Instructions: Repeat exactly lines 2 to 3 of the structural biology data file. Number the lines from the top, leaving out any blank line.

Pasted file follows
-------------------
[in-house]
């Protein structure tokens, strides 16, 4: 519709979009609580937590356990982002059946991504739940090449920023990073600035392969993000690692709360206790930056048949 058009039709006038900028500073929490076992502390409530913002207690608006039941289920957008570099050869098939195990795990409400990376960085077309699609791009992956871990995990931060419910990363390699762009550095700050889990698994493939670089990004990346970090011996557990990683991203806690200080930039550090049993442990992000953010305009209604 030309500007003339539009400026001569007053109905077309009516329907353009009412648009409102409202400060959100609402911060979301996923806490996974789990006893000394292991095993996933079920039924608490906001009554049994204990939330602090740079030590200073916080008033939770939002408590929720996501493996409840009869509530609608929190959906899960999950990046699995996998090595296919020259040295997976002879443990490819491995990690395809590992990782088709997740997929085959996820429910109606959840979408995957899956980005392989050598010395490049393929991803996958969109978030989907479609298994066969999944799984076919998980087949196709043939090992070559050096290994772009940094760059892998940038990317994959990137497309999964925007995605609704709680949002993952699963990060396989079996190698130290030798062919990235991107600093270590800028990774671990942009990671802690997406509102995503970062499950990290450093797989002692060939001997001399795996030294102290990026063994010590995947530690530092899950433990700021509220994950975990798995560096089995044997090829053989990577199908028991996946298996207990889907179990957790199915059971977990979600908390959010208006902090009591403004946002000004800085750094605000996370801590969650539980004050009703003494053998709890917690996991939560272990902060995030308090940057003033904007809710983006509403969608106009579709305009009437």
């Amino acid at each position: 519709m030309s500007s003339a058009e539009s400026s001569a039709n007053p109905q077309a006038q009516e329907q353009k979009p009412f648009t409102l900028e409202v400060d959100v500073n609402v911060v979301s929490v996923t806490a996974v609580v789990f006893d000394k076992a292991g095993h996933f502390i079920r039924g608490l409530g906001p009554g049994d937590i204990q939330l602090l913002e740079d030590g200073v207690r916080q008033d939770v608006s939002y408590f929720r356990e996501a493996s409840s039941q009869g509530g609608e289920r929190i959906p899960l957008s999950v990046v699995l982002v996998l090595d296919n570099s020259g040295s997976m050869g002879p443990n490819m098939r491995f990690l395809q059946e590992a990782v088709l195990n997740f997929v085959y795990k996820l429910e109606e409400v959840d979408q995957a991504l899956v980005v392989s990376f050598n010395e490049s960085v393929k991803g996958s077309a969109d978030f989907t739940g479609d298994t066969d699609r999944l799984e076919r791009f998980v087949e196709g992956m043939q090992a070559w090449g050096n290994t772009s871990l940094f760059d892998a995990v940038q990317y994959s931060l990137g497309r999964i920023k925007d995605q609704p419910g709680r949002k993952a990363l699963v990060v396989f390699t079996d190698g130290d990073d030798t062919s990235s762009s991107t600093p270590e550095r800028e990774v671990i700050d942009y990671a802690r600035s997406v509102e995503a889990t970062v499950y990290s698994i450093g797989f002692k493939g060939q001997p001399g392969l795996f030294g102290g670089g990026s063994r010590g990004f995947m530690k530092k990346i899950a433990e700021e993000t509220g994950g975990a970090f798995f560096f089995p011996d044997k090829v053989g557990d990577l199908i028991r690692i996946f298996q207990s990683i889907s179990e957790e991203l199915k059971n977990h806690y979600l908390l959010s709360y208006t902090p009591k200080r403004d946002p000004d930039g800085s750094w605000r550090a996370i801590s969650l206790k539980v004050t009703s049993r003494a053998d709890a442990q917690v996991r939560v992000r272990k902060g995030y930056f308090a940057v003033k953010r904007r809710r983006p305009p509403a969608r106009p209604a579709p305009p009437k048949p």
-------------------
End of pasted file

């Protein structure tokens, strides 16, 4: 519709979009609580937590356990982002059946991504739940090449920023990073600035392969993000690692709360206790930056048949 058009039709006038900028500073929490076992502390409530913002207690608006039941289920957008570099050869098939195990795990409400990376960085077309699609791009992956871990995990931060419910990363390699762009550095700050889990698994493939670089990004990346970090011996557990990683991203806690200080930039550090049993442990992000953010305009209604 030309500007003339539009400026001569007053109905077309009516329907353009009412648009409102409202400060959100609402911060979301996923806490996974789990006893000394292991095993996933079920039924608490906001009554049994204990939330602090740079030590200073916080008033939770939002408590929720996501493996409840009869509530609608929190959906899960999950990046699995996998090595296919020259040295997976002879443990490819491995990690395809590992990782088709997740997929085959996820429910109606959840979408995957899956980005392989050598010395490049393929991803996958969109978030989907479609298994066969999944799984076919998980087949196709043939090992070559050096290994772009940094760059892998940038990317994959990137497309999964925007995605609704709680949002993952699963990060396989079996190698130290030798062919990235991107600093270590800028990774671990942009990671802690997406509102995503970062499950990290450093797989002692060939001997001399795996030294102290990026063994010590995947530690530092899950433990700021509220994950975990798995560096089995044997090829053989990577199908028991996946298996207990889907179990957790199915059971977990979600908390959010208006902090009591403004946002000004800085750094605000996370801590969650539980004050009703003494053998709890917690996991939560272990902060995030308090940057003033904007809710983006509403969608106009579709305009009437």
């Amino acid at each position: 519709m030309s500007s003339a058009e539009s400026s001569a039709n007053p109905q077309a006038q009516e329907q353009k979009p009412f648009t409102l900028e409202v400060d959100v500073n609402v911060v979301s929490v996923t806490a996974v609580v789990f006893d000394k076992a292991g095993h996933f502390i079920r039924g608490l409530g906001p009554g049994d937590i204990q939330l602090l913002e740079d030590g200073v207690r916080q008033d939770v608006s939002y408590f929720r356990e996501a493996s409840s039941q009869g509530g609608e289920r929190i959906p899960l957008s999950v990046v699995l982002v996998l090595d296919n570099s020259g040295s997976m050869g002879p443990n490819m098939r491995f990690l395809q059946e590992a990782v088709l195990n997740f997929v085959y795990k996820l429910e109606e409400v959840d979408q995957a991504l899956v980005v392989s990376f050598n010395e490049s960085v393929k991803g996958s077309a969109d978030f989907t739940g479609d298994t066969d699609r999944l799984e076919r791009f998980v087949e196709g992956m043939q090992a070559w090449g050096n290994t772009s871990l940094f760059d892998a995990v940038q990317y994959s931060l990137g497309r999964i920023k925007d995605q609704p419910g709680r949002k993952a990363l699963v990060v396989f390699t079996d190698g130290d990073d030798t062919s990235s762009s991107t600093p270590e550095r800028e990774v671990i700050d942009y990671a802690r600035s997406v509102e995503a889990t970062v499950y990290s698994i450093g797989f002692k493939g060939q001997p001399g392969l795996f030294g102290g670089g990026s063994r010590g990004f995947m530690k530092k990346i899950a433990e700021e993000t509220g994950g975990a970090f798995f560096f089995p011996d044997k090829v053989g557990d990577l199908i028991r690692i996946f298996q207990s990683i889907s179990e957790e991203l199915k059971n977990h806690y979600l908390l959010s709360y208006t902090p009591k200080r403004d946002p000004d930039g800085s750094w605000r550090a996370i801590s969650l206790k539980v004050t009703s049993r003494a053998d709890a442990q917690v996991r939560v992000r272990k902060g995030y930056f308090a940057v003033k953010r904007r809710r983006p305009p509403a969608r106009p209604a579709p305009p009437k048949p």